Women in the Law
Top 10 Family Friendly Law Firms Named; Survey Finds More On and Off Ramp Programs
Posted Apr 29, 2011 5:43 AM CST
By Debra Cassens Weiss
Yale Law Women has released its annual list of the top 10 family friendly law firms.
Debevoise & Plimpton and Steptoe & Johnson made the list last year, but they are off this year. In their place are Covington & Burling, which made the 2009 list, and Pillsbury Winthrop Shaw Pittman.
Carly Zubrycki, chairman of the top 10 list committee, cautioned against overemphasizing the changes in an interview with the Careerist. It's "possible for a firm that made the list last year to have submitted similar numbers, or even improved numbers, this year but to have nonetheless been beaten by a firm who improved more,” she said.
This year’s top 10, in alphabetical order, are:
• Arnold & Porter
• Covington & Burling
• Dorsey & Whitney
• Kirkland & Ellis
• Mayer Brown
• Mintz, Levin, Cohn, Ferris, Glovsky and Popeo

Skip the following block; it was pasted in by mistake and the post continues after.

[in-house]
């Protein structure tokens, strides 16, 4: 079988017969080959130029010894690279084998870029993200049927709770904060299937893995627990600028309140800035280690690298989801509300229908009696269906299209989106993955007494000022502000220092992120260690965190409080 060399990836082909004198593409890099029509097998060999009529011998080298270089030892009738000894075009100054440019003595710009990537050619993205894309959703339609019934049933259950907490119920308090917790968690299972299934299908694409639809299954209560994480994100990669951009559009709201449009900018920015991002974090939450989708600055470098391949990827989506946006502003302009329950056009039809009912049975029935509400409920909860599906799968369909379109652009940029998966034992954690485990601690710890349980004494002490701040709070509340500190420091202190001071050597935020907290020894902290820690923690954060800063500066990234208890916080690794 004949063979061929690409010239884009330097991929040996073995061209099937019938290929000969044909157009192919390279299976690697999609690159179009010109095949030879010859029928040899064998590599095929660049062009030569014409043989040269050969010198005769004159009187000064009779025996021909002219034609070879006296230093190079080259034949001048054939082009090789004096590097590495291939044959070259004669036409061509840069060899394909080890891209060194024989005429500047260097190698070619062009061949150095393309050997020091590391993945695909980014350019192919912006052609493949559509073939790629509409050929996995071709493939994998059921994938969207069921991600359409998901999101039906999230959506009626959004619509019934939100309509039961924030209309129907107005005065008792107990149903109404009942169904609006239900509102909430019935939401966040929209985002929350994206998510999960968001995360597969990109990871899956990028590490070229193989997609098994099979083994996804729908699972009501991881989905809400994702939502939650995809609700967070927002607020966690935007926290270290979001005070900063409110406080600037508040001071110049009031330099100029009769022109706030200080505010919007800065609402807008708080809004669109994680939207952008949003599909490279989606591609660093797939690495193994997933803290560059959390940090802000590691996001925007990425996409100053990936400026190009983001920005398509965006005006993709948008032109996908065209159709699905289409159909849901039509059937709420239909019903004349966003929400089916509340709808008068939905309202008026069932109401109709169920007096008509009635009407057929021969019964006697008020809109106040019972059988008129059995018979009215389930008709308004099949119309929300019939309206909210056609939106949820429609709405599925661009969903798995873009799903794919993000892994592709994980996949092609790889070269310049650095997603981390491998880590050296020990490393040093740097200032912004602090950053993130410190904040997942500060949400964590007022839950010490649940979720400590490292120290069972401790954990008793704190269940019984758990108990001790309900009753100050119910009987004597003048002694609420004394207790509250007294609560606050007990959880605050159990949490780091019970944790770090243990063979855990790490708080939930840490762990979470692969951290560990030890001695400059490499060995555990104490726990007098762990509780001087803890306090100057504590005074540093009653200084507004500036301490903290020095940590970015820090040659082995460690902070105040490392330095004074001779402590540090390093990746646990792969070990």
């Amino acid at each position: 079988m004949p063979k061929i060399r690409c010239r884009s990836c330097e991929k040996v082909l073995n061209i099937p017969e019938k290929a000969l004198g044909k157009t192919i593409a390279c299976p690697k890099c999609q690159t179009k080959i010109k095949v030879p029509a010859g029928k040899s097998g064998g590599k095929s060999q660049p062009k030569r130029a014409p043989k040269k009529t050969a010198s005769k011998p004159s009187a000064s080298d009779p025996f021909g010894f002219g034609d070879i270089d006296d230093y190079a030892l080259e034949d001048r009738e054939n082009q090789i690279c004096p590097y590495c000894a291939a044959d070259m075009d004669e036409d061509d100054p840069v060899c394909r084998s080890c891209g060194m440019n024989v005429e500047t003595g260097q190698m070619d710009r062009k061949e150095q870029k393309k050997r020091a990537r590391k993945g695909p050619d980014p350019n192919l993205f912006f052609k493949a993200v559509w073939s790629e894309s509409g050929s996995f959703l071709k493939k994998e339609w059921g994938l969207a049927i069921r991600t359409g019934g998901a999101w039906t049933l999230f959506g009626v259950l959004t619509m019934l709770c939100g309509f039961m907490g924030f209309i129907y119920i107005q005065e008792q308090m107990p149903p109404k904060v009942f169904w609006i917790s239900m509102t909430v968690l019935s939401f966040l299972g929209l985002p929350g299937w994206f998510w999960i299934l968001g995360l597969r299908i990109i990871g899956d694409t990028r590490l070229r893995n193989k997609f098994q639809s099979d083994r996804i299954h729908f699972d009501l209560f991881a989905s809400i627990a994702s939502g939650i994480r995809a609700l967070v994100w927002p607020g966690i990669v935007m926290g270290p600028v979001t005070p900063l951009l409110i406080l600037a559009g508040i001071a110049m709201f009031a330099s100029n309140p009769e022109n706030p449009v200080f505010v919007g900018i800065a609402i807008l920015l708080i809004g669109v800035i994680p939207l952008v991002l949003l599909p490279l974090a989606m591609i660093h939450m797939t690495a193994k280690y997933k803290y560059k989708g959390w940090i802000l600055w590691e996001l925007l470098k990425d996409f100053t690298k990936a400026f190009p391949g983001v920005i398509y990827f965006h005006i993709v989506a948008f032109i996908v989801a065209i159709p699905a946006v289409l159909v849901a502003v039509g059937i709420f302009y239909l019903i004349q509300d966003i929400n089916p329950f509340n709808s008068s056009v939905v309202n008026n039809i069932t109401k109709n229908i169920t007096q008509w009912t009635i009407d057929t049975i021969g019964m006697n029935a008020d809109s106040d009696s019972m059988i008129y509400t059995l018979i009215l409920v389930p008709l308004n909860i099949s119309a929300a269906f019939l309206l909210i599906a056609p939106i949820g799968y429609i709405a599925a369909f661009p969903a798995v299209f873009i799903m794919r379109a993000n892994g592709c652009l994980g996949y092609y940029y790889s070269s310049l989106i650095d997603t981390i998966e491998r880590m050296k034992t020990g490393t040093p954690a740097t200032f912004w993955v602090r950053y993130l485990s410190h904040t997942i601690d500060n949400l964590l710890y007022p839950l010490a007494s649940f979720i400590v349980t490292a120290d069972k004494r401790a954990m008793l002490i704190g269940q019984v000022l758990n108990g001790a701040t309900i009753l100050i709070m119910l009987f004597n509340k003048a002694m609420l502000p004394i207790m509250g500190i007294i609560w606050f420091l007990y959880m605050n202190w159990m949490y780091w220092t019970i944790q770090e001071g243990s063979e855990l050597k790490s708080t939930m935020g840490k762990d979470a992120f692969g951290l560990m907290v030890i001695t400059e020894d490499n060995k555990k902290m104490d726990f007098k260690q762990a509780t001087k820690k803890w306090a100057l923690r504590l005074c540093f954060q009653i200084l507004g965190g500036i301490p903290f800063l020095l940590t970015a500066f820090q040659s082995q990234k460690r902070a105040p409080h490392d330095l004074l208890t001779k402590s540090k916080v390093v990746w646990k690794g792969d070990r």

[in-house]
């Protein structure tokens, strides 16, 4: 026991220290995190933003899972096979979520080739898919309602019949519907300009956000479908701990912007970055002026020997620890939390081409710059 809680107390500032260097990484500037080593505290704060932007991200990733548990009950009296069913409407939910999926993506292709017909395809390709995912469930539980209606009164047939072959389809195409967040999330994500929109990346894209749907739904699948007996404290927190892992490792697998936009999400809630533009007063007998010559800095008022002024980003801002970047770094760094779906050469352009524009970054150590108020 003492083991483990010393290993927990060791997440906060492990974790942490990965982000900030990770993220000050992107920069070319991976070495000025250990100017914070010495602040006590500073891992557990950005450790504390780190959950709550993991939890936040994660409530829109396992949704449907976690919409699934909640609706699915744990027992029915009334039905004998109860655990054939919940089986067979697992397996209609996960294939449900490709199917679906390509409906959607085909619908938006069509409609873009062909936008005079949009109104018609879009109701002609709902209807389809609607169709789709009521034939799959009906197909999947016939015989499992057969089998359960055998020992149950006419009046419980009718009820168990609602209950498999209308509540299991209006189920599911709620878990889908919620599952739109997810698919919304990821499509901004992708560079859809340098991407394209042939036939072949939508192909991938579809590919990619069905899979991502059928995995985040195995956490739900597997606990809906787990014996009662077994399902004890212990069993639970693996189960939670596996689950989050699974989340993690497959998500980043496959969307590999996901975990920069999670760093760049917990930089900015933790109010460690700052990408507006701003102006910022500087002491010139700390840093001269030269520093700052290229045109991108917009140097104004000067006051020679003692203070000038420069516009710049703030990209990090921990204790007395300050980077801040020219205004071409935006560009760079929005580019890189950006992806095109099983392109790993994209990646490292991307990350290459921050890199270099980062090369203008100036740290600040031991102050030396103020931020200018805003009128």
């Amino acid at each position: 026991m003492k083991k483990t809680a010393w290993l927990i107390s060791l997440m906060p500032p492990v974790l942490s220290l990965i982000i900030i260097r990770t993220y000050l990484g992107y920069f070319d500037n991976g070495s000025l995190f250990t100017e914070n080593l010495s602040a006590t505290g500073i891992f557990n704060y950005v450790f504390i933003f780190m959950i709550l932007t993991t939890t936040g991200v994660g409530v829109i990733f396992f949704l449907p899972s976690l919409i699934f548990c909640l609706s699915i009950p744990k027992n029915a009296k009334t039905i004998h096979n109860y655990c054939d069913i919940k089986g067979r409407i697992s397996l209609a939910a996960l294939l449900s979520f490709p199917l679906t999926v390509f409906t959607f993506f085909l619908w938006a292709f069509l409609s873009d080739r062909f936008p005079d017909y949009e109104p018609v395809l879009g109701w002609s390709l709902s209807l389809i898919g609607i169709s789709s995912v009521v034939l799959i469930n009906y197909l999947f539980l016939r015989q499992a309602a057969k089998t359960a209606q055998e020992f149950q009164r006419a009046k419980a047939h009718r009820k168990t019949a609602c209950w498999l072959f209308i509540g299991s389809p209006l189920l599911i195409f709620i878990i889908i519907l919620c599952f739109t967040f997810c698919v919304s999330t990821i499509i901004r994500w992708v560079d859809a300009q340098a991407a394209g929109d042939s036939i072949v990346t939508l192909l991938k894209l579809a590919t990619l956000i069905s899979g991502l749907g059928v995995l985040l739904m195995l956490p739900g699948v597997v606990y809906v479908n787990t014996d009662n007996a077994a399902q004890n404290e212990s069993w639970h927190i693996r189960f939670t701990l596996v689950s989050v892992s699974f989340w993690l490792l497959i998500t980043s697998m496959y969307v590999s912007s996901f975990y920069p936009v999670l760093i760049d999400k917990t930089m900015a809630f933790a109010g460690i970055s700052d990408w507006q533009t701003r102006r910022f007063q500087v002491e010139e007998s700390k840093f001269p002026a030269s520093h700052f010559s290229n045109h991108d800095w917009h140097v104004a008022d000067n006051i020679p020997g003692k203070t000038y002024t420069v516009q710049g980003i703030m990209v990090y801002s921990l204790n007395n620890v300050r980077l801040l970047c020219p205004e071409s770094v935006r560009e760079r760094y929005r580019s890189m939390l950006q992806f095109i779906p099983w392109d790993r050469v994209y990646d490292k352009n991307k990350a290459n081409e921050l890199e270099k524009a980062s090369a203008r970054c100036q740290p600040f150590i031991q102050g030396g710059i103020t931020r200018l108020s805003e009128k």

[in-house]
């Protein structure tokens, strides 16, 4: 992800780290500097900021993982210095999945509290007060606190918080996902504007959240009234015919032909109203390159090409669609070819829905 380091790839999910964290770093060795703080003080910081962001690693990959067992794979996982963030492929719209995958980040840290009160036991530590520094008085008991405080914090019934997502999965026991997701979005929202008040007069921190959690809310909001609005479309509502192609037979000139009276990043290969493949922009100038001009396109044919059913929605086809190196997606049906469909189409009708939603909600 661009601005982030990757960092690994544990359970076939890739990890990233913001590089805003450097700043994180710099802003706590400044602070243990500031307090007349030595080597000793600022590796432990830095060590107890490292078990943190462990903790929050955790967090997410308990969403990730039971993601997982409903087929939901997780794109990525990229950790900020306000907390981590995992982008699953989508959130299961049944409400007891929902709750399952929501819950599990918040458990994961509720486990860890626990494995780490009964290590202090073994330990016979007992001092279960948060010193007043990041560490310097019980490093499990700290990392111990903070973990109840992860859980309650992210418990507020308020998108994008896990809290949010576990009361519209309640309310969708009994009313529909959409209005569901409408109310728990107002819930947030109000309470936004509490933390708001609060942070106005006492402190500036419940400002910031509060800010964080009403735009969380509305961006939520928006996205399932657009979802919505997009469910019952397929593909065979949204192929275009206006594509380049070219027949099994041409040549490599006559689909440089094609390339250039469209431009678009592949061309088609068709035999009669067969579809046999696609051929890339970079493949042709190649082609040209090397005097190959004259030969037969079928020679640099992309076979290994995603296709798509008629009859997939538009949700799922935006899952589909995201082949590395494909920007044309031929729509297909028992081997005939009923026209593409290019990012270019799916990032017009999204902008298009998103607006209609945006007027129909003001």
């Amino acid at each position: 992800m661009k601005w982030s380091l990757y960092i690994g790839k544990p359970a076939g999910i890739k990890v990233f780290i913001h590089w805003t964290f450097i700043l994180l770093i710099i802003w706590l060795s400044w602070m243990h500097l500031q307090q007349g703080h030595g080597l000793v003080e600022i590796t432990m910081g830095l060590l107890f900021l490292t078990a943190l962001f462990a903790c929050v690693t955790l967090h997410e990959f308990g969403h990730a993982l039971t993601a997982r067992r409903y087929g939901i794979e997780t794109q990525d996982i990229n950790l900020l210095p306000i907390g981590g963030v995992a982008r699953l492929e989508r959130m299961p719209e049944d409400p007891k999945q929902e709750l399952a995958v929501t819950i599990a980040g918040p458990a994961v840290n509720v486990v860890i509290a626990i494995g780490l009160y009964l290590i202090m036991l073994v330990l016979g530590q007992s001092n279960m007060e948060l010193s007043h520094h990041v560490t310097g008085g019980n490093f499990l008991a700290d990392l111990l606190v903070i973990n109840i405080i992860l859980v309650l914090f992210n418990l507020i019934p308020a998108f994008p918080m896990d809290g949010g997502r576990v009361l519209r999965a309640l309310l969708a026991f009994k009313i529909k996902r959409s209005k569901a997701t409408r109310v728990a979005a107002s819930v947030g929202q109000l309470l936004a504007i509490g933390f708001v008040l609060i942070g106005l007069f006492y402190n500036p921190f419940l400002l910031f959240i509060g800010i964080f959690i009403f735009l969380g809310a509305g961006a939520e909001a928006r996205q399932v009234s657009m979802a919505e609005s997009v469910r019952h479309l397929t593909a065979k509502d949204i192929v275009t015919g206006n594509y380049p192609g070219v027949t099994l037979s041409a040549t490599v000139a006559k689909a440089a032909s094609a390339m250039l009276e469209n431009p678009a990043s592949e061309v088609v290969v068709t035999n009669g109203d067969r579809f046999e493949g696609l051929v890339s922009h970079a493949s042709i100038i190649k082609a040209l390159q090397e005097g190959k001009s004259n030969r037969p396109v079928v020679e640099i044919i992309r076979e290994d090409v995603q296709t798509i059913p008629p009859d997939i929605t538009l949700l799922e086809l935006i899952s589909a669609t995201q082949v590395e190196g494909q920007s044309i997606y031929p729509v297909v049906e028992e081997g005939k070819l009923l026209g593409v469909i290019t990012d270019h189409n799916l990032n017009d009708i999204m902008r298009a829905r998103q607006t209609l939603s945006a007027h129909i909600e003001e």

• Perkins Coie
• Pillsbury Winthrop Shaw Pittman
• Sidley Austin
• Wilmer Cutler Pickering Hale and Dorr
Above the Law says some firms on the list are not market leaders in terms of total compensation. “In fact, most of the firms on this list had to be dragged kicking and screaming to the spring bonus party, if they are paying bonuses at all,” ATL says.
The list is based on the group’s survey of Vault’s top 100 law firms. One positive finding: Thirty-six percent of the firms that responded to the survey offer formal “off-ramp/on-ramp programs” that allow lawyers to take time off and then return, a substantial increase from last year’s survey. All of the firms offer a a part-time option, and 98 percent offer flex-time.
Still, Yale Law Women has some concerns, according to a summary of its findings. The problems include “the low rates of retention for women, the dearth of women in leadership positions, the gender gap in those who take advantage of family friendly policies, and the possibility that part-time work can derail an otherwise successful career.”
On average, women made up 45 percent of associates at the responding firms, but only 17 percent of equity partners and 18 percent of firm executive management committees. They made up just 27 percent of newly promoted partners in 2010.
Women accounted for 81 percent of the 7 percent of lawyers who are working part-time.